SPX is pleased to announce international creators, Frederik Peeters, Dylan Horrocks, and Brecht Vandenbroucke as guests at SPX 2015. This is in addition to the previously announced guests Kate Beaton, Luke Pearson, Noelle Stevenson, Michael DeForge, Gemma Correll, Noah Van Sciver, Matt Bors, Lilli Carré, Theo Ellsworth, C. Spike Trotman, Jennifer Hayden, Stuart Immonen, Scott McCloud, Bill Griffith, Kathryn Immonen, Derf, Jessica Abel (Sat. Only) and Ted Rall.
Additional international guests appearing at SPX 2015 will be announced next week.
SPX 2015 is honored to have the very first United States appearance of critically acclaimed, Swiss graphic novelist Frederik Peeters. This year saw the release of the final volume of his well reviewed planet hopping space epic, Aama Vol. 4: You Will Be Glorious, My Daughter, published by SelfMadeHero. Peeters has been nominated five times in the Best Book category at Angoulême and has done a number of posters and other illustration work in Europe. Peeters lives with his wife and daughter in Geneva, Switzerland.
Dylan Horrocks is returning to Small Press Expo for the first time in over a decade. Horrocks began his diverse career with the publication of Pickle, which ran from 1993-97 published by Black Eye Press. Pickle included the serialization of Hicksville, a groundbreaking story that was collected into a graphic novel that won plaudits from reviewers around the globe. Horrocks has had international success in alternative and mainstream comics with books like Atlas from Drawn & Quarterly, and as writer for DC Comics and Vertigo. In 2014, Fantagraphics published Sam Zabel and his Magic Pen to wide critical and fan acclaim. Horrocks is an Eisner Award winner and in 2006 he was appointed University of Auckland/Creative New Zealand Literary Fellow. Horrocks currently lives in Auckland, New Zealand with his wife and sons.
Brecht Vandenbroucke is a Belgian cartoonist and illustrator. His debut graphic novel,White Cube, took the Angouleme International Comics Festival by storm in 2013. Vandenbroucke’s distinctive painted panels and brightly colored spreads intermingle pop culture influences and commentary on the fine art world, offering an absurdist view of the institutions of that world. White Cube has been published in Belgium, Finland, Norway, Spain, Germany, France, and in English by Drawn & Quarterly. Since graduating from art school a few years ago, he has worked for numerous periodicals, including the New York Times, and has participated in group shows all over the world. Vandenbroucke lives in Antwerp, Belgium.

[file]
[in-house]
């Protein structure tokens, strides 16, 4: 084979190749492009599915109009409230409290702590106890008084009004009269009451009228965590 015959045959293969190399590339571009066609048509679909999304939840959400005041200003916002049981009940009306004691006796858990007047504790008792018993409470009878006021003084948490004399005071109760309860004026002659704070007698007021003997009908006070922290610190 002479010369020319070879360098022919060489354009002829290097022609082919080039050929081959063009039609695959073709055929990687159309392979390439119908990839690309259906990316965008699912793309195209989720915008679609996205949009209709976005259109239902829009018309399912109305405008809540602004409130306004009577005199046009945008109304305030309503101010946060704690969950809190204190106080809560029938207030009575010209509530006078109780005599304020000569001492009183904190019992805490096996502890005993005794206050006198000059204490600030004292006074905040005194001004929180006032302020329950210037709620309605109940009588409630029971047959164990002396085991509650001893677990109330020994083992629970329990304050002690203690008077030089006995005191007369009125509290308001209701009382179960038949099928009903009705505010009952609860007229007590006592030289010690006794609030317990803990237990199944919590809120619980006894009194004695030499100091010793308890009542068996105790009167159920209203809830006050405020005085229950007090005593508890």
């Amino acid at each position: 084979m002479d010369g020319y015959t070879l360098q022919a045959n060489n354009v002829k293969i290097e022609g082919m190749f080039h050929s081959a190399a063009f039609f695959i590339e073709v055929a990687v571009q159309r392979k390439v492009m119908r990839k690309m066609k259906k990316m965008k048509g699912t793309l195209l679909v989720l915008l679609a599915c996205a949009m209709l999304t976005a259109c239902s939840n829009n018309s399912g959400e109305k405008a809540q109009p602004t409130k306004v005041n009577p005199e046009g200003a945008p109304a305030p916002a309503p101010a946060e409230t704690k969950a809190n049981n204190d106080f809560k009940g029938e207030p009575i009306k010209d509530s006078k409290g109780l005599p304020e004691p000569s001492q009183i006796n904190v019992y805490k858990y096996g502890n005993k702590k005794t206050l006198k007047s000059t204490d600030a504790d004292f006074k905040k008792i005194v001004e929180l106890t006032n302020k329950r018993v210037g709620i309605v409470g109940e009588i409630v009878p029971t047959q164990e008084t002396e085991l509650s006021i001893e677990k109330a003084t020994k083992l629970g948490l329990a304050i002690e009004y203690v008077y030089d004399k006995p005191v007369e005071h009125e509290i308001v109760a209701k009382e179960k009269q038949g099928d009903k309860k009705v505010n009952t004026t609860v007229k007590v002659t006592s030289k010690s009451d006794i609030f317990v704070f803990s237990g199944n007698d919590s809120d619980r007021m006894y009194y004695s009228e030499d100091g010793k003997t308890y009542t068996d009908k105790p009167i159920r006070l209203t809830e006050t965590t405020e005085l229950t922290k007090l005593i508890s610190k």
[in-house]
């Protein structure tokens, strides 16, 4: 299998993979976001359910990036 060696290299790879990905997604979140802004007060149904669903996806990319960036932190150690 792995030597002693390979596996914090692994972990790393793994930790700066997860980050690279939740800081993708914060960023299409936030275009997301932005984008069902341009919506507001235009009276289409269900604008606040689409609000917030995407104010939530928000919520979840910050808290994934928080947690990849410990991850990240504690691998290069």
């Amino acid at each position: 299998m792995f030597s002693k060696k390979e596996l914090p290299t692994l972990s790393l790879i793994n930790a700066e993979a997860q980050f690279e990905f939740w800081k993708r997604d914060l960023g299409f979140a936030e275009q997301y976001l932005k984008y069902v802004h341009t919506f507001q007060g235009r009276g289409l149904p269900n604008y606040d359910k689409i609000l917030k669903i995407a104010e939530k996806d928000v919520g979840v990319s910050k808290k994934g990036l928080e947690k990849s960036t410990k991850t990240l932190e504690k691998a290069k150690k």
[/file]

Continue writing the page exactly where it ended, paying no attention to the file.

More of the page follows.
SPX 2015 takes place on Saturday and Sunday, September 19-20, and will have over 650 creators, 280 exhibitor tables and 22 programming slots to entertain, enlighten and introduce attendees to the amazing world of independent and small press comics.
Small Press Expo (SPX) is the preeminent showcase for the exhibition of independent comics, graphic novels, and alternative political cartoons. SPX is a registered 501(c)3 nonprofit that brings together more than 650 artists and publishers to meet their readers, booksellers, and distributors each year. Graphic novels, mini comics, and alternative comics will all be on display and for sale by their authors and illustrators. The expo includes a series of panel discussions and interviews with this year’s guests.
The Ignatz Award is a festival prize held every year at SPX recognizing outstanding achievement in comics and cartooning, with the winners chosen by attendees at the show.
As in previous years, profits from the SPX will go to support the SPX Graphic Novel Gift Program, which funds graphic novel purchases for public and academic libraries, as well as the Comic Book Legal Defense Fund (CBLDF), which protects the First Amendment rights of comic book readers and professionals. For more information on the CBLDF, visit their website at www.cbldf.org. For more information on the Small Press Expo, please visit www.spxpo.com.
Comments Off on NYC – Zippy the Pinhead Exhibition
Cartoonist Bill Griffith appears at the Society of Illustrators to open a retrospective art exhibition on Wednesday March 20, 2013 from 5:00 p.m. – 8:00 p.m.
“Are we having fun yet?” This non sequitur utterance by the clown-suited philosopher/media star Zippy the Pinhead has become so oft-quoted that it is now in Bartlett’s Familiar Quotations. Zippy has in fact become an international icon, even appearing on the (former) Berlin Wall. Zippy’s creator, Bill Griffith, began his comics career in New York City in 1969.